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Hell Hath No Fury

30 May 2012 | 8:45 am | Doug Wallen

On touring with Airbourne, Mammoth Mammoth drummer Frank Trobbiani tells Doug Wallen, “It introduced us to a lot of bogans, which we appreciated. We like them.”

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There's no doubting the rock credentials of Mammoth Mammoth. Not only have the Melbourne quartet toured nationally with Airbourne and supported Rose Tattoo, but then there's that fucking name. It spells rock loud and clear, whether it's the bluesy AC/DC drive of Sitting Pretty, the doomy low-end menace of Up All Night (Demons To Fight) or the effects-slogged stoner churn of The Dead Sea. All those tracks somehow coexist – nay, thrive – on the band's second album, Hell's Likely, steeped in the dank midnight muscle of Motörhead and Black Sabbath.

Funny, then, that the band started as a joke. “Not a Steel Panther kind of joke,” drummer Frank Trobbiani clarifies. “We were laughing the other day, saying, 'We're starting to take this too seriously. Let's not forget what the intention of the band was.'” That intention was something silly, though no less brutal. Mammoth Mammoth began as a guitar-bass offshoot of rockers Furious Dragon Love, though only guitarist Ben Couzens remains from that initial duo. But Trobbiani (also of FDL) and singer Mikey Turner have been there since near the beginning, sharing the idea of a band that was fun most of all for the members.

That's not to say they didn't consider the punters as well. “We always thought, 'Whatever show we do, the audience deserves absolutely the best that we can give.' Because we'd been to see a lot of gigs with a certain style of presentation that can be a little bit too cool for our liking.”

There's no such affected posturing in Mammoth Mammoth, only fully saturated sonic excess. Between Couzens, Tucker, Trobbiani and bassist Pete Bell, the band tear through songs with the natural aplomb of dudes doing it for the love. They may have landed the song, Let's Roll, on the soundtrack for under-viewed Aussie horror flick, The Loved Ones, but they still release their records themselves. When that means 180g gatefold vinyl aimed directly at the band's loyal fan base, why change?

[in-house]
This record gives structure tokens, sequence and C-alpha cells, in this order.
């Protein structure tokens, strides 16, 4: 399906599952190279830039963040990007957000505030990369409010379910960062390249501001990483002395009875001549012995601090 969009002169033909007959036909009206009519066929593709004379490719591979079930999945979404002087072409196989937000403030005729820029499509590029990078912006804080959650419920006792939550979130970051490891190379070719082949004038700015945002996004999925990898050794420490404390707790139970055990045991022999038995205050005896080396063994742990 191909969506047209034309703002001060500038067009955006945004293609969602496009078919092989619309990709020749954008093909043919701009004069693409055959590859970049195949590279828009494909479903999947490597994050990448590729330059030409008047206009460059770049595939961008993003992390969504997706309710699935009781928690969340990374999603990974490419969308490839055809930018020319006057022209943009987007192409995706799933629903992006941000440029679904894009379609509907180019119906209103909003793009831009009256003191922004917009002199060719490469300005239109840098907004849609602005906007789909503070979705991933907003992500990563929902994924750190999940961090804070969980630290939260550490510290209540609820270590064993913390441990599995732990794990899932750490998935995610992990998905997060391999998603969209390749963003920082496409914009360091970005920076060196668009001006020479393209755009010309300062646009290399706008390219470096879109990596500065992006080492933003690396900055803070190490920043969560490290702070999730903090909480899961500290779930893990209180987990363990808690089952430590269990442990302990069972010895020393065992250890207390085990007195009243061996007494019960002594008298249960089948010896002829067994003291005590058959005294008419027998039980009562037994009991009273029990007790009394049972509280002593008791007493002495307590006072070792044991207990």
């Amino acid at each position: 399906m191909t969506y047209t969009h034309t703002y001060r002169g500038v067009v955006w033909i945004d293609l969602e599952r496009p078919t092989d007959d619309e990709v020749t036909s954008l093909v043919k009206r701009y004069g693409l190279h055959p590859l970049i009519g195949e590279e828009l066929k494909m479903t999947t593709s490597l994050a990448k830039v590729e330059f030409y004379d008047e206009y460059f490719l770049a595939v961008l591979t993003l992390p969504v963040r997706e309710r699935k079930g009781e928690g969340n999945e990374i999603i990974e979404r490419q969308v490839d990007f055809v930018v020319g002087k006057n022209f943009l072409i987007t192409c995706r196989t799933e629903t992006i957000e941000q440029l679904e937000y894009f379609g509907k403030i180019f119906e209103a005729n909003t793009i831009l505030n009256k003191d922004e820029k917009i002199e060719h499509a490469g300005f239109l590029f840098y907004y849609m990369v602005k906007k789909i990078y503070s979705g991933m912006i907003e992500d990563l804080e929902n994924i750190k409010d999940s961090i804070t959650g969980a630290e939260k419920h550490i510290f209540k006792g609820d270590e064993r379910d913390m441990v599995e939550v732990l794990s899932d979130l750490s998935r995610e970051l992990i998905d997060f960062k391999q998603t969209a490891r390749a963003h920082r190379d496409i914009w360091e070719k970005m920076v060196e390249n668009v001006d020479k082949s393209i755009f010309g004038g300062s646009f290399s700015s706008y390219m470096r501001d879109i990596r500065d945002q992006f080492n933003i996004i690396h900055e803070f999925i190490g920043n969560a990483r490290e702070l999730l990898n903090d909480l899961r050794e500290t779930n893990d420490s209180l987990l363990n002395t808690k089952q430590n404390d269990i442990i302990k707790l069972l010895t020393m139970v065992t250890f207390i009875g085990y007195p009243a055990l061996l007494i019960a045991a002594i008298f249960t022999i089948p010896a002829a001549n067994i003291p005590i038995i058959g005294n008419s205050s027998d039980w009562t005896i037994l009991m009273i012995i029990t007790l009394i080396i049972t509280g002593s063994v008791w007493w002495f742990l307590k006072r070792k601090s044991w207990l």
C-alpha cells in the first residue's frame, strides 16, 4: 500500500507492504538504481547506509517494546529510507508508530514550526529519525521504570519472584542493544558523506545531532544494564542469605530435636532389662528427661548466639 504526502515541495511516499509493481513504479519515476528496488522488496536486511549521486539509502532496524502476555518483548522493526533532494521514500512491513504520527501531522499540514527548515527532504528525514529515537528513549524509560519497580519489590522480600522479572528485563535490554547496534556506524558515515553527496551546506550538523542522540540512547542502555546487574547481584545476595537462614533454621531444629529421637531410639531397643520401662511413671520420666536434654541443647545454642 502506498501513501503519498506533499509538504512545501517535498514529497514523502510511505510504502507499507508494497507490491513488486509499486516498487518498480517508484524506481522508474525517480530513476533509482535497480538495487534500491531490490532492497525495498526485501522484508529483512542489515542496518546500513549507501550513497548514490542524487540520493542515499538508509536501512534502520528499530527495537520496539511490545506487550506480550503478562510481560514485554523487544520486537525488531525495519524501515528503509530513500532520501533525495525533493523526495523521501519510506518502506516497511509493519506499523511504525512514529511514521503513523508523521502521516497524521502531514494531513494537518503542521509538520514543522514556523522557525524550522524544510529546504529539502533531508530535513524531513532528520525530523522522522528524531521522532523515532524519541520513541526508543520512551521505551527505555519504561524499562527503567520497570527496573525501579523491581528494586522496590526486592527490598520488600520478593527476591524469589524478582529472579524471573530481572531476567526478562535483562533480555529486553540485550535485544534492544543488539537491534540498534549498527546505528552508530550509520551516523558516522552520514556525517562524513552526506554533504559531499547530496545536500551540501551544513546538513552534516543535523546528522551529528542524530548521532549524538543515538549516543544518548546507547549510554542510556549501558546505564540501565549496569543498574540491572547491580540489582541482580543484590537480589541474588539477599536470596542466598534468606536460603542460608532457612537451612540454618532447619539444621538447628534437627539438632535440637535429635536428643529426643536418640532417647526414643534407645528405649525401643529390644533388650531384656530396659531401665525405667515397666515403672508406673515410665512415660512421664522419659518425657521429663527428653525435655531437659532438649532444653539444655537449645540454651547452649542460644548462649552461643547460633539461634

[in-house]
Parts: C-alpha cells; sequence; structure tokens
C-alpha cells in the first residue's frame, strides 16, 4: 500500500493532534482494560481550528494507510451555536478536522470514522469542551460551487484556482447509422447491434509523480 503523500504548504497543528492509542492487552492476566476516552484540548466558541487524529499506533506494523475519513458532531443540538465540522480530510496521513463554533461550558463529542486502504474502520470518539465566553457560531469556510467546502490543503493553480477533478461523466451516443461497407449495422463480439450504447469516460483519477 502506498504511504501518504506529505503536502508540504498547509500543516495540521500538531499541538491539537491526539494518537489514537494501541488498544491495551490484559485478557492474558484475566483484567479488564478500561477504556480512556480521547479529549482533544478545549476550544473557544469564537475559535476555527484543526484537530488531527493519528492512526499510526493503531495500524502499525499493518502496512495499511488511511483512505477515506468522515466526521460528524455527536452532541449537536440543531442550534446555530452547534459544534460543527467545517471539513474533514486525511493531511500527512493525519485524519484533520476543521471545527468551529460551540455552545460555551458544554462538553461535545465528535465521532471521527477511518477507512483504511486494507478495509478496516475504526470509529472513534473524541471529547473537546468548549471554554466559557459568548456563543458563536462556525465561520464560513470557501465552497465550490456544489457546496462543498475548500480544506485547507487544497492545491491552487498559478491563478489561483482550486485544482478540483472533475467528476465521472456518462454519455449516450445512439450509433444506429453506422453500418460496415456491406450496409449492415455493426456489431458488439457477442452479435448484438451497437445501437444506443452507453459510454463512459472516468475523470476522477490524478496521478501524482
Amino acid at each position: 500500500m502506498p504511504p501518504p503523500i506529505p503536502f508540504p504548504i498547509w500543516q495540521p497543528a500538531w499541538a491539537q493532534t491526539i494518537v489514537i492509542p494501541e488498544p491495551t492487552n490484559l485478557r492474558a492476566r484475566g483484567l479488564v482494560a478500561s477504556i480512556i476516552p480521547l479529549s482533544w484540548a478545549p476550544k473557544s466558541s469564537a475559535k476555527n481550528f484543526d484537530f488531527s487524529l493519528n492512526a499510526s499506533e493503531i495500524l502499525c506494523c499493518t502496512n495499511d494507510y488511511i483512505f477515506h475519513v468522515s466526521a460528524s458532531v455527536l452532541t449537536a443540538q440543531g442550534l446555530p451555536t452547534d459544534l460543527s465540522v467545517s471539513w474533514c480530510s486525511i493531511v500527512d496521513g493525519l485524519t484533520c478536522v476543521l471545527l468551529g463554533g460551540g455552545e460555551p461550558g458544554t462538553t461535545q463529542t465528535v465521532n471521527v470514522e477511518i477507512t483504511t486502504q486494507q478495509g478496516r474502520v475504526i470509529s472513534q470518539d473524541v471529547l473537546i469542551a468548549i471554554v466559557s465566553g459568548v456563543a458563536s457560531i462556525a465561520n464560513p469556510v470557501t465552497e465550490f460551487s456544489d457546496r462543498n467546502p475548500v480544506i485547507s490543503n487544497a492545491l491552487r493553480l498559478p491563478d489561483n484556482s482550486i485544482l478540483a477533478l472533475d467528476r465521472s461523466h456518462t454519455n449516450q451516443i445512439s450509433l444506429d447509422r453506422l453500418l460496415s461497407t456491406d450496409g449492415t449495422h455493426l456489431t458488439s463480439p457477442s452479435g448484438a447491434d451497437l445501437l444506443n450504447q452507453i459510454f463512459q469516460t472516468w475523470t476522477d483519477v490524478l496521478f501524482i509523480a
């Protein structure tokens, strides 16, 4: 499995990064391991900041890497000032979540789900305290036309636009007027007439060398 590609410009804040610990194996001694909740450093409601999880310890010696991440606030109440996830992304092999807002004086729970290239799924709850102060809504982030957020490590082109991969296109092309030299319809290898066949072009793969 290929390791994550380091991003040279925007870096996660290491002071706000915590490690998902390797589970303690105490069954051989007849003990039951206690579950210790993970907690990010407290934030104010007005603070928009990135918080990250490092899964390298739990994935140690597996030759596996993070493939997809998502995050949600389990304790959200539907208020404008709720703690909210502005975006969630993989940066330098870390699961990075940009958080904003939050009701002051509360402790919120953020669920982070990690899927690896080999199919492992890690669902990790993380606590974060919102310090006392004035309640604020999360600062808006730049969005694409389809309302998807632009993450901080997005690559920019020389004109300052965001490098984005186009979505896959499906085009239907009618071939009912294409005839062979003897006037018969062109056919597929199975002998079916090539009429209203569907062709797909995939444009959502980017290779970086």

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For all the momentum of Hell's Likely, Mammoth Mammoth themselves have had a hard time of it. Their first album came out back in 2009, and the intervening years have seen them break ties with their previous bassist and take time off for personal reasons. Turner was also busy in the stoner band Mighty Elk.

At least there was the Airbourne tour along the way. “It introduced us to a lot of bogans, which we appreciated,” says Trobbiani. “We like them.” But the band were still in limbo until they booked recording time with Blood Duster bassist Jason Fuller producing. Luckily their method of songwriting relies on jamming, because Trobbiani reckons there's no other way Hell's Likely could have been made: “Sitting down to write an album like this, I just don't think it happens.”

A new album from Mammoth Mammoth is cause for celebration not just because it's crazy fun, but because their first two releases are out of print. Well, there is a Japanese import CD that combines the pair – the Mammoth Mammoth EP and cheekily titled Mammoth Mammoth Mammoth album – but that's just something that got put together to answer online demand for the earlier material. So the band's not secretly huge in Japan? No, but Trobbiani says more than half of the new album's vinyl pre-orders have come from overseas, including Southeast Asia, Japan, Europe, Argentina but predominately Germany. The boys hope to capitalise on that fact with some overseas touring next year. Why the cross-continental appeal? “We're certainly not a metal band and we're certainly not the heaviest band in the world,” he admits, “although we'd love to be as heavy as all fuck. Some of those countries that are into the heavier stuff seem to like us, maybe as the white-bread version of what they're really into. That's how it is when you basically run your band through the Internet.”